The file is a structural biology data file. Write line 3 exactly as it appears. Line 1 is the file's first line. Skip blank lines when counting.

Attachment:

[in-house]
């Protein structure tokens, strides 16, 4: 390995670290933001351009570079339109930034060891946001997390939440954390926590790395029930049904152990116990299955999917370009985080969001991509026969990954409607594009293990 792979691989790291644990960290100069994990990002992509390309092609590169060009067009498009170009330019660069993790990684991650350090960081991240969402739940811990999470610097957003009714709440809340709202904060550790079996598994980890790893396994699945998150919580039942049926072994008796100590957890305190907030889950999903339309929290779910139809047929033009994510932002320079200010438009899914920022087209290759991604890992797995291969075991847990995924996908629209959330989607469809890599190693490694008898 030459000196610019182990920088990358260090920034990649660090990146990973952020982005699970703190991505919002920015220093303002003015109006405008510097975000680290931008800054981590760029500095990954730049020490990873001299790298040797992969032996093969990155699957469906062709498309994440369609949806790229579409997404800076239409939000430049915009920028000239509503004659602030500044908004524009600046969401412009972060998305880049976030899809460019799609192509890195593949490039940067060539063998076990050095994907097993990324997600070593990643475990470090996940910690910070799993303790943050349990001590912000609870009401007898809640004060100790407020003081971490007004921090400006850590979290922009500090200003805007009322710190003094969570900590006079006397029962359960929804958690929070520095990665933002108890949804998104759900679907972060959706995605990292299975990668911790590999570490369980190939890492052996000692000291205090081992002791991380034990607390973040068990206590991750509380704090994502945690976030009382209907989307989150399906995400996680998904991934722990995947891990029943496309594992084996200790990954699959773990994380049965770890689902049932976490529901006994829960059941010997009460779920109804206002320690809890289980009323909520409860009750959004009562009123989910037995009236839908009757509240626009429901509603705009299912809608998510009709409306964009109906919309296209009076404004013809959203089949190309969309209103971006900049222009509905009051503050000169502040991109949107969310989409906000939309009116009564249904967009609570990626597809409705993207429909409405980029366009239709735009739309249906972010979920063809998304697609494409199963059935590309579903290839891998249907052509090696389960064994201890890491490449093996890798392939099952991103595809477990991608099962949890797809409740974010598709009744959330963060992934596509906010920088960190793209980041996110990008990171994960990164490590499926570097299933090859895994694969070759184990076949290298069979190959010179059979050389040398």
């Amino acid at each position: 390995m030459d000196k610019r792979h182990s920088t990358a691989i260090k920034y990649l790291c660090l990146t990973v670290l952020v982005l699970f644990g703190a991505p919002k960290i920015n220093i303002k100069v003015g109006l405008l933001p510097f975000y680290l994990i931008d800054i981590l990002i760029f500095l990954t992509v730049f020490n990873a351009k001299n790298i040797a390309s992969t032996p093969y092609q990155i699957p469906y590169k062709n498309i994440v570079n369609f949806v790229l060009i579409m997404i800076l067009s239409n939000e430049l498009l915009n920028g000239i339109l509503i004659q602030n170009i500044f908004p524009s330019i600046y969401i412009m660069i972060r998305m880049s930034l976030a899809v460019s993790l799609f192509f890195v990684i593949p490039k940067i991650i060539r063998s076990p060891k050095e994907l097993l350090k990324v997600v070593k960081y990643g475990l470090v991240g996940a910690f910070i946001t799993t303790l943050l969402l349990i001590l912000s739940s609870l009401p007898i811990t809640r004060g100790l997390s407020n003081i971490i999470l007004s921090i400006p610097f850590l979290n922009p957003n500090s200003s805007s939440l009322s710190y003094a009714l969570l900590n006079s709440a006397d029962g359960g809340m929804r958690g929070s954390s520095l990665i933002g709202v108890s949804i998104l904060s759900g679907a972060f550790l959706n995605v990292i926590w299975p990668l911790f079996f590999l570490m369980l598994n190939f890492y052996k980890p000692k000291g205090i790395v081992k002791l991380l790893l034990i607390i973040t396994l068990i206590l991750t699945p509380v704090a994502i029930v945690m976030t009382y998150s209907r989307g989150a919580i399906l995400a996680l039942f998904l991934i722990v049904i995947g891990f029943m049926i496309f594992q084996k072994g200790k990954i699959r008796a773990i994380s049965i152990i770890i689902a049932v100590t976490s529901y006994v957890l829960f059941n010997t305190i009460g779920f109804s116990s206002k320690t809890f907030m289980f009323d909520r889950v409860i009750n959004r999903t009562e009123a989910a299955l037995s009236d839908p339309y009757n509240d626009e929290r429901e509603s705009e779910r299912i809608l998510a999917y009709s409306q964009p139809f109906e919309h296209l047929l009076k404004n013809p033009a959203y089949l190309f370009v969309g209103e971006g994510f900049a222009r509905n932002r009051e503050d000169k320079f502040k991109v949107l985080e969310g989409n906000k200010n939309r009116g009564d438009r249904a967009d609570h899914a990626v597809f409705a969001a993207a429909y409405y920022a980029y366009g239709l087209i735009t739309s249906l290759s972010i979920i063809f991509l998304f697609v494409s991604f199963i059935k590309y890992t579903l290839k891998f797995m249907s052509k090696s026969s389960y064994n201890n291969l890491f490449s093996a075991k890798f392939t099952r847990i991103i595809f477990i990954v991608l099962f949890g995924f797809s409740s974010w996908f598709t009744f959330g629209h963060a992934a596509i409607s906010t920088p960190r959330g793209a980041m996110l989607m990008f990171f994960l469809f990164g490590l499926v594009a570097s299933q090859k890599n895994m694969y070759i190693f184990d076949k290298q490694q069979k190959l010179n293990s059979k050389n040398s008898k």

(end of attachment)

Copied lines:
């Amino acid at each position: 390995m030459d000196k610019r792979h182990s920088t990358a691989i260090k920034y990649l790291c660090l990146t990973v670290l952020v982005l699970f644990g703190a991505p919002k960290i920015n220093i303002k100069v003015g109006l405008l933001p510097f975000y680290l994990i931008d800054i981590l990002i760029f500095l990954t992509v730049f020490n990873a351009k001299n790298i040797a390309s992969t032996p093969y092609q990155i699957p469906y590169k062709n498309i994440v570079n369609f949806v790229l060009i579409m997404i800076l067009s239409n939000e430049l498009l915009n920028g000239i339109l509503i004659q602030n170009i500044f908004p524009s330019i600046y969401i412009m660069i972060r998305m880049s930034l976030a899809v460019s993790l799609f192509f890195v990684i593949p490039k940067i991650i060539r063998s076990p060891k050095e994907l097993l350090k990324v997600v070593k960081y990643g475990l470090v991240g996940a910690f910070i946001t799993t303790l943050l969402l349990i001590l912000s739940s609870l009401p007898i811990t809640r004060g100790l997390s407020n003081i971490i999470l007004s921090i400006p610097f850590l979290n922009p957003n500090s200003s805007s939440l009322s710190y003094a009714l969570l900590n006079s709440a006397d029962g359960g809340m929804r958690g929070s954390s520095l990665i933002g709202v108890s949804i998104l904060s759900g679907a972060f550790l959706n995605v990292i926590w299975p990668l911790f079996f590999l570490m369980l598994n190939f890492y052996k980890p000692k000291g205090i790395v081992k002791l991380l790893l034990i607390i973040t396994l068990i206590l991750t699945p509380v704090a994502i029930v945690m976030t009382y998150s209907r989307g989150a919580i399906l995400a996680l039942f998904l991934i722990v049904i995947g891990f029943m049926i496309f594992q084996k072994g200790k990954i699959r008796a773990i994380s049965i152990i770890i689902a049932v100590t976490s529901y006994v957890l829960f059941n010997t305190i009460g779920f109804s116990s206002k320690t809890f907030m289980f009323d909520r889950v409860i009750n959004r999903t009562e009123a989910a299955l037995s009236d839908p339309y009757n509240d626009e929290r429901e509603s705009e779910r299912i809608l998510a999917y009709s409306q964009p139809f109906e919309h296209l047929l009076k404004n013809p033009a959203y089949l190309f370009v969309g209103e971006g994510f900049a222009r509905n932002r009051e503050d000169k320079f502040k991109v949107l985080e969310g989409n906000k200010n939309r009116g009564d438009r249904a967009d609570h899914a990626v597809f409705a969001a993207a429909y409405y920022a980029y366009g239709l087209i735009t739309s249906l290759s972010i979920i063809f991509l998304f697609v494409s991604f199963i059935k590309y890992t579903l290839k891998f797995m249907s052509k090696s026969s389960y064994n201890n291969l890491f490449s093996a075991k890798f392939t099952r847990i991103i595809f477990i990954v991608l099962f949890g995924f797809s409740s974010w996908f598709t009744f959330g629209h963060a992934a596509i409607s906010t920088p960190r959330g793209a980041m996110l989607m990008f990171f994960l469809f990164g490590l499926v594009a570097s299933q090859k890599n895994m694969y070759i190693f184990d076949k290298q490694q069979k190959l010179n293990s059979k050389n040398s008898k």